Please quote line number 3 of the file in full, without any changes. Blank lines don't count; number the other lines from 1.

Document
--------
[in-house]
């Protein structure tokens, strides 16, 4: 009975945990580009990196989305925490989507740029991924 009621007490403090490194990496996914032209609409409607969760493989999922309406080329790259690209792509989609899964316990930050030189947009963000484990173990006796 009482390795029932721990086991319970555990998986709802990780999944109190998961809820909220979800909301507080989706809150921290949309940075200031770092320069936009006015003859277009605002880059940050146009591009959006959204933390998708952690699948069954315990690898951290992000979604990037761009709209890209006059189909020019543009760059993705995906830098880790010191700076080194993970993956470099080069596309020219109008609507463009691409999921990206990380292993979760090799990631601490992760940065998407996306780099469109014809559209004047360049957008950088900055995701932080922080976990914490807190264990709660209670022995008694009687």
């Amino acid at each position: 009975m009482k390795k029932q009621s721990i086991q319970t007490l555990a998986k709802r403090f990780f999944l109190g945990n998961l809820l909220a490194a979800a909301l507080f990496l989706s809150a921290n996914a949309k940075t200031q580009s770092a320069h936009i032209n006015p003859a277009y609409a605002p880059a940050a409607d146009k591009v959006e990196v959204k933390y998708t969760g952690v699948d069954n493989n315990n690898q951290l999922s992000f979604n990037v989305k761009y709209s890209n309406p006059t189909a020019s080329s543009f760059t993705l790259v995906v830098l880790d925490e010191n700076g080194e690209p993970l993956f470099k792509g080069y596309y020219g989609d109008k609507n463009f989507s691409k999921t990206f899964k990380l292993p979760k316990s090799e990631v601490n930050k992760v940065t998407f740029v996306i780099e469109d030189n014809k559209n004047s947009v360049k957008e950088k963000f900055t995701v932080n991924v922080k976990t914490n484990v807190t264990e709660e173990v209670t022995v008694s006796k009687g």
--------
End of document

């Amino acid at each position: 009975m009482k390795k029932q009621s721990i086991q319970t007490l555990a998986k709802r403090f990780f999944l109190g945990n998961l809820l909220a490194a979800a909301l507080f990496l989706s809150a921290n996914a949309k940075t200031q580009s770092a320069h936009i032209n006015p003859a277009y609409a605002p880059a940050a409607d146009k591009v959006e990196v959204k933390y998708t969760g952690v699948d069954n493989n315990n690898q951290l999922s992000f979604n990037v989305k761009y709209s890209n309406p006059t189909a020019s080329s543009f760059t993705l790259v995906v830098l880790d925490e010191n700076g080194e690209p993970l993956f470099k792509g080069y596309y020219g989609d109008k609507n463009f989507s691409k999921t990206f899964k990380l292993p979760k316990s090799e990631v601490n930050k992760v940065t998407f740029v996306i780099e469109d030189n014809k559209n004047s947009v360049k957008e950088k963000f900055t995701v932080n991924v922080k976990t914490n484990v807190t264990e709660e173990v209670t022995v008694s006796k009687g």